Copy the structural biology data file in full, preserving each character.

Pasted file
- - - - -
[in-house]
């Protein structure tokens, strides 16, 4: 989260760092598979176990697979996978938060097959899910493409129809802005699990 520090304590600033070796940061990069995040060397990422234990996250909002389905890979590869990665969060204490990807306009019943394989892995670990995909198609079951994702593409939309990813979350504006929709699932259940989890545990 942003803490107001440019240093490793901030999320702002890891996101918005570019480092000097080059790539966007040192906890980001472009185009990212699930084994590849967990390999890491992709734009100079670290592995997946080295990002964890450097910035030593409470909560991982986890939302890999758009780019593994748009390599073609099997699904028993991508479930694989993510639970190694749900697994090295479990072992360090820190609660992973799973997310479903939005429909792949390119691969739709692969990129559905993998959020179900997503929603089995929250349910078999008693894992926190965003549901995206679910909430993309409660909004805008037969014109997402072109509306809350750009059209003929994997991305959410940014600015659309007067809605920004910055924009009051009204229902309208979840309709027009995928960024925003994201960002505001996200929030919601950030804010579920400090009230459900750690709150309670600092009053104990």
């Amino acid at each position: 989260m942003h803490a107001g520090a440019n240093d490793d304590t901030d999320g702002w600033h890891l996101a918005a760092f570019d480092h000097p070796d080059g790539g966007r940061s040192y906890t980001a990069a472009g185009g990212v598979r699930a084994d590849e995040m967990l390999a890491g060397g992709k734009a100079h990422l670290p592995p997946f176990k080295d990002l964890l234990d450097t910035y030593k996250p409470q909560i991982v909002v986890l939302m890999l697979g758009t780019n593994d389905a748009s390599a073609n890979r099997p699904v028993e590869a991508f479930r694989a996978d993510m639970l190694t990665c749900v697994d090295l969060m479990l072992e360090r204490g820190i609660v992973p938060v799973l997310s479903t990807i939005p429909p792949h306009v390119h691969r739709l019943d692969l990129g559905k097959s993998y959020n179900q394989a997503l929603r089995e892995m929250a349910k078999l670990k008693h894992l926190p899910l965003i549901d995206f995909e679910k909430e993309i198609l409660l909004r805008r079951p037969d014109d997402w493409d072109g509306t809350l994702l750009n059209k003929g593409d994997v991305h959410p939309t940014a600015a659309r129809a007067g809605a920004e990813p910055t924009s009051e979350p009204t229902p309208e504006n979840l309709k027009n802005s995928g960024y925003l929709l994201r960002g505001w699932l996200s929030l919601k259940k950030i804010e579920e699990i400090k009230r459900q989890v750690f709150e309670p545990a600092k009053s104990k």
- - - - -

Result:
[in-house]
């Protein structure tokens, strides 16, 4: 989260760092598979176990697979996978938060097959899910493409129809802005699990 520090304590600033070796940061990069995040060397990422234990996250909002389905890979590869990665969060204490990807306009019943394989892995670990995909198609079951994702593409939309990813979350504006929709699932259940989890545990 942003803490107001440019240093490793901030999320702002890891996101918005570019480092000097080059790539966007040192906890980001472009185009990212699930084994590849967990390999890491992709734009100079670290592995997946080295990002964890450097910035030593409470909560991982986890939302890999758009780019593994748009390599073609099997699904028993991508479930694989993510639970190694749900697994090295479990072992360090820190609660992973799973997310479903939005429909792949390119691969739709692969990129559905993998959020179900997503929603089995929250349910078999008693894992926190965003549901995206679910909430993309409660909004805008037969014109997402072109509306809350750009059209003929994997991305959410940014600015659309007067809605920004910055924009009051009204229902309208979840309709027009995928960024925003994201960002505001996200929030919601950030804010579920400090009230459900750690709150309670600092009053104990």
């Amino acid at each position: 989260m942003h803490a107001g520090a440019n240093d490793d304590t901030d999320g702002w600033h890891l996101a918005a760092f570019d480092h000097p070796d080059g790539g966007r940061s040192y906890t980001a990069a472009g185009g990212v598979r699930a084994d590849e995040m967990l390999a890491g060397g992709k734009a100079h990422l670290p592995p997946f176990k080295d990002l964890l234990d450097t910035y030593k996250p409470q909560i991982v909002v986890l939302m890999l697979g758009t780019n593994d389905a748009s390599a073609n890979r099997p699904v028993e590869a991508f479930r694989a996978d993510m639970l190694t990665c749900v697994d090295l969060m479990l072992e360090r204490g820190i609660v992973p938060v799973l997310s479903t990807i939005p429909p792949h306009v390119h691969r739709l019943d692969l990129g559905k097959s993998y959020n179900q394989a997503l929603r089995e892995m929250a349910k078999l670990k008693h894992l926190p899910l965003i549901d995206f995909e679910k909430e993309i198609l409660l909004r805008r079951p037969d014109d997402w493409d072109g509306t809350l994702l750009n059209k003929g593409d994997v991305h959410p939309t940014a600015a659309r129809a007067g809605a920004e990813p910055t924009s009051e979350p009204t229902p309208e504006n979840l309709k027009n802005s995928g960024y925003l929709l994201r960002g505001w699932l996200s929030l919601k259940k950030i804010e579920e699990i400090k009230r459900q989890v750690f709150e309670p545990a600092k009053s104990k």